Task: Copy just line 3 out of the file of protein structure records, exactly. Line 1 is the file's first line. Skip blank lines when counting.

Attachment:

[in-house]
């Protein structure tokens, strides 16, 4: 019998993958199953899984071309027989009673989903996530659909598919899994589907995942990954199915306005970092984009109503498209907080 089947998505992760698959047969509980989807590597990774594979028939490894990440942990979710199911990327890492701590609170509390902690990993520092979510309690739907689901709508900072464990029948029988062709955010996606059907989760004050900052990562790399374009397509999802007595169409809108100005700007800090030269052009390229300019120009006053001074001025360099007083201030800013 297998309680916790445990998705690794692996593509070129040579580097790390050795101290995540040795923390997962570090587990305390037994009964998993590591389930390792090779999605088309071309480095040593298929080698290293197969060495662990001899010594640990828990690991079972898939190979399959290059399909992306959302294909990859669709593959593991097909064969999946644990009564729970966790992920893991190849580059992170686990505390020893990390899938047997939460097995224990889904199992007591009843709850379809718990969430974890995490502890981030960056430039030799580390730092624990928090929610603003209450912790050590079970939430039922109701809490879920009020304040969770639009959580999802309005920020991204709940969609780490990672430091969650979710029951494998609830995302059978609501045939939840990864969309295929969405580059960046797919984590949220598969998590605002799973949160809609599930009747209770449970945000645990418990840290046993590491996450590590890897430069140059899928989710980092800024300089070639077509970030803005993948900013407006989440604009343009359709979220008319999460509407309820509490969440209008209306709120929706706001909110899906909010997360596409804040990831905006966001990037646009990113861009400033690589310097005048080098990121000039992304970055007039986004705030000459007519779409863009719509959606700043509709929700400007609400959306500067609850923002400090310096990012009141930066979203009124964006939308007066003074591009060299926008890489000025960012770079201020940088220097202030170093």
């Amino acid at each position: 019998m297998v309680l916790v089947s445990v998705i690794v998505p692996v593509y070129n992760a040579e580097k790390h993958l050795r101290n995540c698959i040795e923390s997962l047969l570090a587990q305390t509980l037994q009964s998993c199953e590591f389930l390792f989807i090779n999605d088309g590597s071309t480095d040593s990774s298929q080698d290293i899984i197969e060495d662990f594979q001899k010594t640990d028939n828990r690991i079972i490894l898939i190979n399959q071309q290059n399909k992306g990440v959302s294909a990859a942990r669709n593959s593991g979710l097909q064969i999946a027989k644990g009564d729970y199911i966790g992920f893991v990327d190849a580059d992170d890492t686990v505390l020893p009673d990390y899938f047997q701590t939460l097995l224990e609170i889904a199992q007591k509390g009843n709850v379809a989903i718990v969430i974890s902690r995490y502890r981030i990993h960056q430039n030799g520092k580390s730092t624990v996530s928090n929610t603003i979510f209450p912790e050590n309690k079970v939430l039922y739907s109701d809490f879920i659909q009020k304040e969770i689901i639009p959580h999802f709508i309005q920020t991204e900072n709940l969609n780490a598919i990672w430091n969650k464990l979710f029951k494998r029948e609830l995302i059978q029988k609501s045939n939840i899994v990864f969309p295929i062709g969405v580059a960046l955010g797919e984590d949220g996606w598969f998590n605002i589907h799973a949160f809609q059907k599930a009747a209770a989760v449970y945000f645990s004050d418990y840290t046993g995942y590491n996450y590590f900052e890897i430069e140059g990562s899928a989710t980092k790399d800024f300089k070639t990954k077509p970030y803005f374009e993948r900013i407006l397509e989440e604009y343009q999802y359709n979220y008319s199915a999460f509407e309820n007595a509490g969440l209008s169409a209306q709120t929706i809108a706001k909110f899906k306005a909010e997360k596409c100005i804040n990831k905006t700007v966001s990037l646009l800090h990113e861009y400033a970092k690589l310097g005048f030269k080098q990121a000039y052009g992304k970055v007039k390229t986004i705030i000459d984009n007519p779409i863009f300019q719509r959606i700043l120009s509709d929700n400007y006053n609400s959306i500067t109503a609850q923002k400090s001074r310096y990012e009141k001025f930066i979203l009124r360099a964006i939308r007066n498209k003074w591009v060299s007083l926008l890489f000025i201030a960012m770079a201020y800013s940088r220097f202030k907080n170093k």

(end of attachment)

């Amino acid at each position: 019998m297998v309680l916790v089947s445990v998705i690794v998505p692996v593509y070129n992760a040579e580097k790390h993958l050795r101290n995540c698959i040795e923390s997962l047969l570090a587990q305390t509980l037994q009964s998993c199953e590591f389930l390792f989807i090779n999605d088309g590597s071309t480095d040593s990774s298929q080698d290293i899984i197969e060495d662990f594979q001899k010594t640990d028939n828990r690991i079972i490894l898939i190979n399959q071309q290059n399909k992306g990440v959302s294909a990859a942990r669709n593959s593991g979710l097909q064969i999946a027989k644990g009564d729970y199911i966790g992920f893991v990327d190849a580059d992170d890492t686990v505390l020893p009673d990390y899938f047997q701590t939460l097995l224990e609170i889904a199992q007591k509390g009843n709850v379809a989903i718990v969430i974890s902690r995490y502890r981030i990993h960056q430039n030799g520092k580390s730092t624990v996530s928090n929610t603003i979510f209450p912790e050590n309690k079970v939430l039922y739907s109701d809490f879920i659909q009020k304040e969770i689901i639009p959580h999802f709508i309005q920020t991204e900072n709940l969609n780490a598919i990672w430091n969650k464990l979710f029951k494998r029948e609830l995302i059978q029988k609501s045939n939840i899994v990864f969309p295929i062709g969405v580059a960046l955010g797919e984590d949220g996606w598969f998590n605002i589907h799973a949160f809609q059907k599930a009747a209770a989760v449970y945000f645990s004050d418990y840290t046993g995942y590491n996450y590590f900052e890897i430069e140059g990562s899928a989710t980092k790399d800024f300089k070639t990954k077509p970030y803005f374009e993948r900013i407006l397509e989440e604009y343009q999802y359709n979220y008319s199915a999460f509407e309820n007595a509490g969440l209008s169409a209306q709120t929706i809108a706001k909110f899906k306005a909010e997360k596409c100005i804040n990831k905006t700007v966001s990037l646009l800090h990113e861009y400033a970092k690589l310097g005048f030269k080098q990121a000039y052009g992304k970055v007039k390229t986004i705030i000459d984009n007519p779409i863009f300019q719509r959606i700043l120009s509709d929700n400007y006053n609400s959306i500067t109503a609850q923002k400090s001074r310096y990012e009141k001025f930066i979203l009124r360099a964006i939308r007066n498209k003074w591009v060299s007083l926008l890489f000025i201030a960012m770079a201020y800013s940088r220097f202030k907080n170093k």